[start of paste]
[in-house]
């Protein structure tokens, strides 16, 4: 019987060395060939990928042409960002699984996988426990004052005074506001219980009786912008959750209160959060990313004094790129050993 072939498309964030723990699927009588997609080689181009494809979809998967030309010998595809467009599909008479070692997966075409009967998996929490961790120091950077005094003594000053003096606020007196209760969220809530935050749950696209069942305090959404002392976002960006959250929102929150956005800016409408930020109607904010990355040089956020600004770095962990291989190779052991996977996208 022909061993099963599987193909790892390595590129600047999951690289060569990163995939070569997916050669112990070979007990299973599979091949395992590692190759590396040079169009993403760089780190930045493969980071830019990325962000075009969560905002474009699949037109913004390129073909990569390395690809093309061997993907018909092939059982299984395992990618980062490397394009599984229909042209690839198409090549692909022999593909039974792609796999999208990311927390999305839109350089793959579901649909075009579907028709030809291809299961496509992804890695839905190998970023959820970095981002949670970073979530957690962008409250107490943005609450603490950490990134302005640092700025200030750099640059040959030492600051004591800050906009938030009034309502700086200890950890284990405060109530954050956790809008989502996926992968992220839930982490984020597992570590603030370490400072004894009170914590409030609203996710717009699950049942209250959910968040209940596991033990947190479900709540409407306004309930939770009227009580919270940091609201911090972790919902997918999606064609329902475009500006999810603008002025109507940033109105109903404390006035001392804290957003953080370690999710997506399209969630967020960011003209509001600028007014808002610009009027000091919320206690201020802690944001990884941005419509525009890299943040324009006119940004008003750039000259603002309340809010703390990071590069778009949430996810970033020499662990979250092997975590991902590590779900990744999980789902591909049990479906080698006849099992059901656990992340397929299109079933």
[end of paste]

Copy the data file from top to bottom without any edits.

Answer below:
[in-house]
């Protein structure tokens, strides 16, 4: 019987060395060939990928042409960002699984996988426990004052005074506001219980009786912008959750209160959060990313004094790129050993 072939498309964030723990699927009588997609080689181009494809979809998967030309010998595809467009599909008479070692997966075409009967998996929490961790120091950077005094003594000053003096606020007196209760969220809530935050749950696209069942305090959404002392976002960006959250929102929150956005800016409408930020109607904010990355040089956020600004770095962990291989190779052991996977996208 022909061993099963599987193909790892390595590129600047999951690289060569990163995939070569997916050669112990070979007990299973599979091949395992590692190759590396040079169009993403760089780190930045493969980071830019990325962000075009969560905002474009699949037109913004390129073909990569390395690809093309061997993907018909092939059982299984395992990618980062490397394009599984229909042209690839198409090549692909022999593909039974792609796999999208990311927390999305839109350089793959579901649909075009579907028709030809291809299961496509992804890695839905190998970023959820970095981002949670970073979530957690962008409250107490943005609450603490950490990134302005640092700025200030750099640059040959030492600051004591800050906009938030009034309502700086200890950890284990405060109530954050956790809008989502996926992968992220839930982490984020597992570590603030370490400072004894009170914590409030609203996710717009699950049942209250959910968040209940596991033990947190479900709540409407306004309930939770009227009580919270940091609201911090972790919902997918999606064609329902475009500006999810603008002025109507940033109105109903404390006035001392804290957003953080370690999710997506399209969630967020960011003209509001600028007014808002610009009027000091919320206690201020802690944001990884941005419509525009890299943040324009006119940004008003750039000259603002309340809010703390990071590069778009949430996810970033020499662990979250092997975590991902590590779900990744999980789902591909049990479906080698006849099992059901656990992340397929299109079933």